Inclusion Scotland

Working towards a society where disabled people are equal citizens

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Monday, 2 July 2012


More than 10 per cent of people living in Scotland still believe that you have to be white to be Scottish, a leading racial equality campaigner highlighted this week.


During a debate on the links between citizenship and human rights, Jatin Haria, director of the Coalition for Racial Equality, said he is more comfortable relying on his human rights than on his citizen rights.


Haria referred to figures released in April this year by think tank British Futures which revealed that nearly three-quarters of Scots said that it is important to be born in Scotland to be considered Scottish and 13 per cent said it was important to be white.


“In my view human rights relate to individuals,” said Haria. “They are more universal, more moral. Whereas citizenship rights are political rights confirmed by national states. In that aspect they are dynamic and change all the time. It wasn’t that long ago that women were given the right to vote, for example.”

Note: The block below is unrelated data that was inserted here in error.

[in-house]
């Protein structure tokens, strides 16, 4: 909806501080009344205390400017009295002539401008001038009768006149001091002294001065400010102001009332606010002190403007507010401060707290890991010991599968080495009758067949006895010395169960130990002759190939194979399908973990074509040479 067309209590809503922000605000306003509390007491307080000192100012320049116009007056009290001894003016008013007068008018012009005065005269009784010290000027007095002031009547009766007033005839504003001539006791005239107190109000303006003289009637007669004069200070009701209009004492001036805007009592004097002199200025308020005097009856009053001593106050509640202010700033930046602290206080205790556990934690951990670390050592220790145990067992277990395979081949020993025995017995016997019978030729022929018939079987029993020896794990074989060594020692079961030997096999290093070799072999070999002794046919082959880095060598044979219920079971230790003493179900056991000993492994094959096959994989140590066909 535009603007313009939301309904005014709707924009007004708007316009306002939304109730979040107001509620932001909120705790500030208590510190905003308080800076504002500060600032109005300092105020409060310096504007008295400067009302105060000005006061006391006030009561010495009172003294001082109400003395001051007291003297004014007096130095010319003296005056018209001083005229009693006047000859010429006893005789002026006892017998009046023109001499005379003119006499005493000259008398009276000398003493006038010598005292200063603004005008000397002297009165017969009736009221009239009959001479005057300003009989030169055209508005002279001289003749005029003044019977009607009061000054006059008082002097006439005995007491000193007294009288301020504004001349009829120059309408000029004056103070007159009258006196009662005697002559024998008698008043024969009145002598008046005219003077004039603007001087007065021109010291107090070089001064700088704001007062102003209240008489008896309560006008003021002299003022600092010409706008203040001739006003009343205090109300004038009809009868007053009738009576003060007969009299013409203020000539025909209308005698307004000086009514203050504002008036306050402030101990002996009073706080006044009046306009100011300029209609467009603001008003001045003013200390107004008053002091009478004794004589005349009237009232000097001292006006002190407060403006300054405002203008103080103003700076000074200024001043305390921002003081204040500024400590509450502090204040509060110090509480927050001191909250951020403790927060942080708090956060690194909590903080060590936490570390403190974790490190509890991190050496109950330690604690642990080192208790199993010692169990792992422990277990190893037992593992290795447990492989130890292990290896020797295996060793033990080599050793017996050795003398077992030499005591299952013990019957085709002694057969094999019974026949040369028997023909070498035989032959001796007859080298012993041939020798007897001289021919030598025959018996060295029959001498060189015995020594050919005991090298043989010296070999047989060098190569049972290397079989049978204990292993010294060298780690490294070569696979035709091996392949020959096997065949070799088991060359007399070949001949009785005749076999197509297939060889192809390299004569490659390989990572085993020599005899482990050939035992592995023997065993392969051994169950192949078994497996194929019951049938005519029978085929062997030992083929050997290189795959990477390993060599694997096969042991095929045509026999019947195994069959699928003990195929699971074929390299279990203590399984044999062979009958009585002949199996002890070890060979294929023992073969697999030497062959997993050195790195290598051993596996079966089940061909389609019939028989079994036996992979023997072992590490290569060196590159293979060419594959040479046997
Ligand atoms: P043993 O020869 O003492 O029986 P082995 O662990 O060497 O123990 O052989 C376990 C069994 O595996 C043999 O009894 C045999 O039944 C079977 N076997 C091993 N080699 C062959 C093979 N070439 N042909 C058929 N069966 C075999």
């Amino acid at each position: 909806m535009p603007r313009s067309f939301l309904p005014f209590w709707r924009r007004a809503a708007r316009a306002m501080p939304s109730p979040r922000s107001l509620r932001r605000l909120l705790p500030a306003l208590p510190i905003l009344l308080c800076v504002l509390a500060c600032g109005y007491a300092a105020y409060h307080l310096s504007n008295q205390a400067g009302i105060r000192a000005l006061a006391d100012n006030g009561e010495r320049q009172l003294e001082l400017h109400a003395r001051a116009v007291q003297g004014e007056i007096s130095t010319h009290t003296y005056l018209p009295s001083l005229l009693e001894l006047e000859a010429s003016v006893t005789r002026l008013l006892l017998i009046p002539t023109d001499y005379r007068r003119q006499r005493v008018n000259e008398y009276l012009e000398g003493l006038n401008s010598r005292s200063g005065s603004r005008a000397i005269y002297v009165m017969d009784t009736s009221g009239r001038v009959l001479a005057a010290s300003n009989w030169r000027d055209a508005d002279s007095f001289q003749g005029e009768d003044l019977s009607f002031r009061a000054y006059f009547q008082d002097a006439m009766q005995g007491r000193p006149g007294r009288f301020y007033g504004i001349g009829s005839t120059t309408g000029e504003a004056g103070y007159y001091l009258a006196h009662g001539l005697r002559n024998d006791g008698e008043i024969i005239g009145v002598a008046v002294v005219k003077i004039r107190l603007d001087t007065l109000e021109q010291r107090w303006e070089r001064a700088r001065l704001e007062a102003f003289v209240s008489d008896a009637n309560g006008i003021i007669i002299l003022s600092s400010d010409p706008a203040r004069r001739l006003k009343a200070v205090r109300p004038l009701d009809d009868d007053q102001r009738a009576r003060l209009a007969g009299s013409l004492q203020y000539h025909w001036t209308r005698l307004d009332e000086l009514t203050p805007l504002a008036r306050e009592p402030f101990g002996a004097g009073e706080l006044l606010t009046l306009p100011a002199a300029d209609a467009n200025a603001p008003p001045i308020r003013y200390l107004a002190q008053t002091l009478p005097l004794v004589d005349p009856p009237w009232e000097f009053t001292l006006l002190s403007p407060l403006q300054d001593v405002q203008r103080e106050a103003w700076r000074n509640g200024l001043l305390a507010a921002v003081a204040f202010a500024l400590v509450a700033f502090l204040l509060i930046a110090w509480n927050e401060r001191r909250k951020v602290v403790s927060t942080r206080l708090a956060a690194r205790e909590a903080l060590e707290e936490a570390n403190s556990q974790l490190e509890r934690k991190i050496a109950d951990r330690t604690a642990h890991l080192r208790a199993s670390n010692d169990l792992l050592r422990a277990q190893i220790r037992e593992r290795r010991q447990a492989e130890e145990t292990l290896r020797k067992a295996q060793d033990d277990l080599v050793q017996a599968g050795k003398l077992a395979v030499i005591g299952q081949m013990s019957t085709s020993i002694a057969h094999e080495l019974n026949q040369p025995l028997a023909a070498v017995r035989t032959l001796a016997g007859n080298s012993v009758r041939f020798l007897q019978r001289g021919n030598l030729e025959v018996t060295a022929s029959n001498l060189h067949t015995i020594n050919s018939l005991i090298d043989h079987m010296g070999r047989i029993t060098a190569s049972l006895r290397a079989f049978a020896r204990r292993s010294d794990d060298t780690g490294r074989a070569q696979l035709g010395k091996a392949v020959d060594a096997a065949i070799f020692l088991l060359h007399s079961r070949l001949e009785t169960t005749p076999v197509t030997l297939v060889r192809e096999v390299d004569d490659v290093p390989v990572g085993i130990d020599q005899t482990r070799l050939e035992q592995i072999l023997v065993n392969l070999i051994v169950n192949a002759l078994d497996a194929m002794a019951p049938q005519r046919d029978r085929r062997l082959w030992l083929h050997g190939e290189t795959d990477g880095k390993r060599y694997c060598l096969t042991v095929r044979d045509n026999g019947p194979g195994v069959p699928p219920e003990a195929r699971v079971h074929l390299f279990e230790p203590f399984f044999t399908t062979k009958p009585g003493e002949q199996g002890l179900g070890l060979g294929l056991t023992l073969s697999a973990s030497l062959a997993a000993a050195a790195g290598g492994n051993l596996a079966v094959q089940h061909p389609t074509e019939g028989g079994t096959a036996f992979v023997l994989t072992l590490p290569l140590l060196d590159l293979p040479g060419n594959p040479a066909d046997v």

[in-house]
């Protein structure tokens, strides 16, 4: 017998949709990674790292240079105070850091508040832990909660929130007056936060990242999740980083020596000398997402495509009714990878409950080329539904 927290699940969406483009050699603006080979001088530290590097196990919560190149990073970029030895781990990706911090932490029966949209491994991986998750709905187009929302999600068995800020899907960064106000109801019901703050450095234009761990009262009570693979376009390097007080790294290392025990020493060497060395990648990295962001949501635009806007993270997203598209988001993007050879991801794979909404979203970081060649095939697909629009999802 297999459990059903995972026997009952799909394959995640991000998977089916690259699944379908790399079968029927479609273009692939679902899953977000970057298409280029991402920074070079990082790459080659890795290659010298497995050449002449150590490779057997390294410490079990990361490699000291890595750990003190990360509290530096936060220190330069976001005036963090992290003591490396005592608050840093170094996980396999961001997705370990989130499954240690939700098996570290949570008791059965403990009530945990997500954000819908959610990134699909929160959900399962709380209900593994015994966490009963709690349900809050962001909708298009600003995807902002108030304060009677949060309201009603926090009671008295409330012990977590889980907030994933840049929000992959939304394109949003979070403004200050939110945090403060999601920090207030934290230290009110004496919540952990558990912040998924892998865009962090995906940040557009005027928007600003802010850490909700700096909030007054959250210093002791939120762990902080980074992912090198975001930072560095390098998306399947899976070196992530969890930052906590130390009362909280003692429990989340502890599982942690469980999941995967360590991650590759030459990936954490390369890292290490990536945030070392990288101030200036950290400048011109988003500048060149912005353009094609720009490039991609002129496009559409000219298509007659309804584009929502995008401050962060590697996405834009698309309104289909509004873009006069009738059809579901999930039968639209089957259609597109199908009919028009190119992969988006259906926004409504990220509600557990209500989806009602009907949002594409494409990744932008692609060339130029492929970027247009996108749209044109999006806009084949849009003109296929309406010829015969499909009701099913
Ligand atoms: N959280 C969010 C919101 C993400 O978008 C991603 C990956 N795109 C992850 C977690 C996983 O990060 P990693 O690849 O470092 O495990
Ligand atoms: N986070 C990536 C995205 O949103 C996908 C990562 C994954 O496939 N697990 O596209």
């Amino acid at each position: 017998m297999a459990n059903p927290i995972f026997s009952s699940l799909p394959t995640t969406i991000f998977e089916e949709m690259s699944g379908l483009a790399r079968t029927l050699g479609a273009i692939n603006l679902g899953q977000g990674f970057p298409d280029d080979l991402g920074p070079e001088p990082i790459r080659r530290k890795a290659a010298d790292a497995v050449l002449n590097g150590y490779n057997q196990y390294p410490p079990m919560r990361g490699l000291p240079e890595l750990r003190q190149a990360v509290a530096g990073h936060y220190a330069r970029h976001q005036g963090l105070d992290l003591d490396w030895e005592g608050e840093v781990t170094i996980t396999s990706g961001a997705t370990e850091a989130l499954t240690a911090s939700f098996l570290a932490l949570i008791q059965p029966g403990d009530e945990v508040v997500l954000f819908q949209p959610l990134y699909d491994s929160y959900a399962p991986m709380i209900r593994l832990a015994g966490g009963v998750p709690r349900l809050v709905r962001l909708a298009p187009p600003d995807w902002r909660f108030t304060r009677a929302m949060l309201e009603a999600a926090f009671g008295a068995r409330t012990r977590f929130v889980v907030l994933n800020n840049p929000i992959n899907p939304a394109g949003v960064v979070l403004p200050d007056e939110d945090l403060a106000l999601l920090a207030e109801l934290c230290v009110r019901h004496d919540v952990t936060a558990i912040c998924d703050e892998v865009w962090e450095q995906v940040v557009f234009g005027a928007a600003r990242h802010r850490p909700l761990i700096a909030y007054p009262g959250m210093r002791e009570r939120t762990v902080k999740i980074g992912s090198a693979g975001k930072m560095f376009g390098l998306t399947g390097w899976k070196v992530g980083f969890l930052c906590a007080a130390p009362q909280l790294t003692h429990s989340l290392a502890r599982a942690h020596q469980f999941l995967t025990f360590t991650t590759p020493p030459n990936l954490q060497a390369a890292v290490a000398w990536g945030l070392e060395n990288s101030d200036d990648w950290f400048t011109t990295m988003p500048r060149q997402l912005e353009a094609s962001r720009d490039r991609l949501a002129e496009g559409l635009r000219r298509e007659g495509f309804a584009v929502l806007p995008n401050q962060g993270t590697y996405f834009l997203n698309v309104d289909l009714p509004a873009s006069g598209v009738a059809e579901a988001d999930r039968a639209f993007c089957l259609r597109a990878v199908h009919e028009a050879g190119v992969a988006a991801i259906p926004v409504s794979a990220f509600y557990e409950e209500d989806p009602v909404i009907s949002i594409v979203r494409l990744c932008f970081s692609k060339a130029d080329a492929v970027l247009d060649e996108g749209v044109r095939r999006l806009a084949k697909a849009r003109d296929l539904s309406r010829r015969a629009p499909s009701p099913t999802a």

In that light, he said that the Scottish Government should be careful in how it defines Scottish citizenship if it wants to create an inclusive country, using as an example the focus on bringing people back to Scotland as part of the 2009 Homecoming celebrations.


“Most Scottish people share the vision of Scotland as multi-cultural, diverse, inclusive and even tolerant,” said Haria. “But there is a potential for that more ethnacised Scottish nationalism to emerge – 13 per cent think you have to be white. So from a personal point of view, I would be more happy to rely on human rights protections for myself than my citizenship protections.”


The debate was part of a series of outreach events promoting Glasgow Caledonian University’s Masters on Citizenship and Human Rights, which is being run in partnership with the Scottish Council for Voluntary Organisations.


Shabnum Mustapha, Amnesty International programme director for Scotland, also highlighted that national laws can restrict people’s human rights. She said that not all citizens of Scotland are able to access their full rights, highlighting in particular Gypsy Travellers.


David Cameron, director of Community Land Scotland, also discussed whether community land ownership is a human right.


The GCU/SCVO Masters in Citizenship and Human Rights is a work-based academic course starting on 13 August.


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